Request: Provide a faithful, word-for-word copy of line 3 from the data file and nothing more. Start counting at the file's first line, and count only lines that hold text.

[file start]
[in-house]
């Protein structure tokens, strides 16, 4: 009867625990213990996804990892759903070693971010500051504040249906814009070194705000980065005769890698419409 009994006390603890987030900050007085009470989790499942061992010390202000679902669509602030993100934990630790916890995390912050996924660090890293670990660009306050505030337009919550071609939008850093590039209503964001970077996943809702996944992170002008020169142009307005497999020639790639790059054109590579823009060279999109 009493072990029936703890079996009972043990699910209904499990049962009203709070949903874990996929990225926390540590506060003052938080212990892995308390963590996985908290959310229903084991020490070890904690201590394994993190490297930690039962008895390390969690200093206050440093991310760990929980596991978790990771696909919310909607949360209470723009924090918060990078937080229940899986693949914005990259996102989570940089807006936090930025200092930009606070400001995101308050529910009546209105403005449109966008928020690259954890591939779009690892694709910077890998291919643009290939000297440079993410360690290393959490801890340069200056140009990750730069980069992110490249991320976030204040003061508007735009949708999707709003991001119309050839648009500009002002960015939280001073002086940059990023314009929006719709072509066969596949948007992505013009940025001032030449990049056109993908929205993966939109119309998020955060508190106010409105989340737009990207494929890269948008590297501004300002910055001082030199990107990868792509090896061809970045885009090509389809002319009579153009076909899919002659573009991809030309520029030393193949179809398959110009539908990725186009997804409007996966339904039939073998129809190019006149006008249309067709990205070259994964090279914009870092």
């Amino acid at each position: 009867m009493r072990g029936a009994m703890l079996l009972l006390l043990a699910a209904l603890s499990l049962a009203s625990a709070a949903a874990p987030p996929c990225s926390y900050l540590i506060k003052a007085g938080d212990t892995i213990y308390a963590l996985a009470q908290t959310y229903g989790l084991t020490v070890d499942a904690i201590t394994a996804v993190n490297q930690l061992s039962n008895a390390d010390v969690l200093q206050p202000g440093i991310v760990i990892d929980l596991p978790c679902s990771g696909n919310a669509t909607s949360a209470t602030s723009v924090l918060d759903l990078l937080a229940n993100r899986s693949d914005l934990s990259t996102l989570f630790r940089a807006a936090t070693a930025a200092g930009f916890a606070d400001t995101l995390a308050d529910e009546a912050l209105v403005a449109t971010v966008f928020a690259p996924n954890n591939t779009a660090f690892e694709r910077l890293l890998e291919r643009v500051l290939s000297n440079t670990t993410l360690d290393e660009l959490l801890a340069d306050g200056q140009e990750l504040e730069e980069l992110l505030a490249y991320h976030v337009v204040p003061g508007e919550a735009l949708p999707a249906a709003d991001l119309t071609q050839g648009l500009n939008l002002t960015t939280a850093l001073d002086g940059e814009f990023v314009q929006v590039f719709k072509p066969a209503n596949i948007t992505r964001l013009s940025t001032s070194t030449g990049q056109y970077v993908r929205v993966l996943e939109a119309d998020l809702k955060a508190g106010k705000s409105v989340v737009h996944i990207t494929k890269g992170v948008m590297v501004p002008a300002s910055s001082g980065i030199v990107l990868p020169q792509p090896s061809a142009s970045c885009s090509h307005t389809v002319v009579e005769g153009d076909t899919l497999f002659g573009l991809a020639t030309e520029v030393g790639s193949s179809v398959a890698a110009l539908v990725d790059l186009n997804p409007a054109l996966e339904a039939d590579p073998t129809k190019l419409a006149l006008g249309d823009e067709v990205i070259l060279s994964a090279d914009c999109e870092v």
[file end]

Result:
């Amino acid at each position: 009867m009493r072990g029936a009994m703890l079996l009972l006390l043990a699910a209904l603890s499990l049962a009203s625990a709070a949903a874990p987030p996929c990225s926390y900050l540590i506060k003052a007085g938080d212990t892995i213990y308390a963590l996985a009470q908290t959310y229903g989790l084991t020490v070890d499942a904690i201590t394994a996804v993190n490297q930690l061992s039962n008895a390390d010390v969690l200093q206050p202000g440093i991310v760990i990892d929980l596991p978790c679902s990771g696909n919310a669509t909607s949360a209470t602030s723009v924090l918060d759903l990078l937080a229940n993100r899986s693949d914005l934990s990259t996102l989570f630790r940089a807006a936090t070693a930025a200092g930009f916890a606070d400001t995101l995390a308050d529910e009546a912050l209105v403005a449109t971010v966008f928020a690259p996924n954890n591939t779009a660090f690892e694709r910077l890293l890998e291919r643009v500051l290939s000297n440079t670990t993410l360690d290393e660009l959490l801890a340069d306050g200056q140009e990750l504040e730069e980069l992110l505030a490249y991320h976030v337009v204040p003061g508007e919550a735009l949708p999707a249906a709003d991001l119309t071609q050839g648009l500009n939008l002002t960015t939280a850093l001073d002086g940059e814009f990023v314009q929006v590039f719709k072509p066969a209503n596949i948007t992505r964001l013009s940025t001032s070194t030449g990049q056109y970077v993908r929205v993966l996943e939109a119309d998020l809702k955060a508190g106010k705000s409105v989340v737009h996944i990207t494929k890269g992170v948008m590297v501004p002008a300002s910055s001082g980065i030199v990107l990868p020169q792509p090896s061809a142009s970045c885009s090509h307005t389809v002319v009579e005769g153009d076909t899919l497999f002659g573009l991809a020639t030309e520029v030393g790639s193949s179809v398959a890698a110009l539908v990725d790059l186009n997804p409007a054109l996966e339904a039939d590579p073998t129809k190019l419409a006149l006008g249309d823009e067709v990205i070259l060279s994964a090279d914009c999109e870092v």